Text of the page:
Tennessee Walking Horse

Tennessee Walking Horse

Originally known as the ‘Tennessee Pacer’ because of its unique pacing gait, the Tennessee Walking Horse as it is now known originated in the state of Tennessee from a handful of different breeds.

It is generally believed that the Tennessee Walking Horse began taking shape from 1790 onwards, when the Narragansett Pacer (its prime descendent) was first brought to Kentucky and later crossed with the Spanish Mustang, another gaited breed. Besides these two horses, the Standardbred, Thoroughbred and Morgan Horse are also thought to have contributed to the bloodline.

Plantation owners in the south needed a horse with endurance and strength that could be ridden all day over difficult terrain, withstanding the gruelling climate, to help them manage and inspect the work that was happening on their plantation properties.

From this need came the Tennessee Walking Horse. Although it was originally used for this purpose as well as for trail and pleasure riding, it is now widely seen in horse show events, demonstrating its distinctive gaits in competition.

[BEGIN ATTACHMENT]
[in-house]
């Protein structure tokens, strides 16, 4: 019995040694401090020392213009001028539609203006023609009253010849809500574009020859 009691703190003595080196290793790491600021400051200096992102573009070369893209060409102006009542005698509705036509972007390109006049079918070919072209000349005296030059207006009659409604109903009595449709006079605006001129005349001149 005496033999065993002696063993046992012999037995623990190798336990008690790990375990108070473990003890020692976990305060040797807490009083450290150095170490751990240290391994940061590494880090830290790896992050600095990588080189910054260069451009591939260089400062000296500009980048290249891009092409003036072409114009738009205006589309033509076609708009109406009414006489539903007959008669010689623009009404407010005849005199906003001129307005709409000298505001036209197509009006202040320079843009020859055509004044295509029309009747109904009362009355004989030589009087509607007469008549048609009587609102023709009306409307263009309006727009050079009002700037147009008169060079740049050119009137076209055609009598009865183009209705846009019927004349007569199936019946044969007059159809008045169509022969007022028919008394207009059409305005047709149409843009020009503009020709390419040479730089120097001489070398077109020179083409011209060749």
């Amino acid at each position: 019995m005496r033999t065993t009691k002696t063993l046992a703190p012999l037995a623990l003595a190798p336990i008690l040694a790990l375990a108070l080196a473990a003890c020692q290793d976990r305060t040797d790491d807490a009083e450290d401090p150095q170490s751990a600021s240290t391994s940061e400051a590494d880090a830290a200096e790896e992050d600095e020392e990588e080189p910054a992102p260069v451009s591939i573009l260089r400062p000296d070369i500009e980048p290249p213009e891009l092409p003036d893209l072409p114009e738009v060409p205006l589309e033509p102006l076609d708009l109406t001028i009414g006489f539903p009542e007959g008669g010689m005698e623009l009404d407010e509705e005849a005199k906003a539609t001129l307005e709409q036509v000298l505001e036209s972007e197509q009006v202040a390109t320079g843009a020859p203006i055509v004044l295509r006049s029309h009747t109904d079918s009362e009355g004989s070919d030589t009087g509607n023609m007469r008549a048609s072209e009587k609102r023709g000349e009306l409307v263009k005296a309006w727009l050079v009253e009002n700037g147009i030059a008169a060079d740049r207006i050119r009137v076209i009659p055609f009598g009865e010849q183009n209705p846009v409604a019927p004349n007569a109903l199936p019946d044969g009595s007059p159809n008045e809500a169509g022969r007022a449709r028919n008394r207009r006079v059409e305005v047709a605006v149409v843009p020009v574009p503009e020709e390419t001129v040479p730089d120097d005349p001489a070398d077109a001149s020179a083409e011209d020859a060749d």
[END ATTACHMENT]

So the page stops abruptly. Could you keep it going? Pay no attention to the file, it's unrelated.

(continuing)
Typically, the breed is solid and well-defined in colours of bay, chestnut, black and several pinto and roan varieties. The Tennessee Walking Horse boasts an average height of 15-17 hands.

Did you know..?

Since 2000, the Tennessee Walking Horse has been the official state horse of native Tennessee.

Our Tennessee Walking Horse owners have uploaded 2 photos

Our Tennessee Walking Horse owners' thoughts

Added on 11/10/2019
Joined 11/10/2019
From Virginia, United States

I love my Tennessee Walker, Buck. This breed is known for brains, comfort, easy personality, and stamina. He has all that and sweetness too. I'm 64 years old and wanted a horse with a smooth gait (there is no posting required when you ride T-Walkers) and dependably sunny disposition. I've put my horse show days behind me and just love riding Buck on trails through the nearby woods and pastures.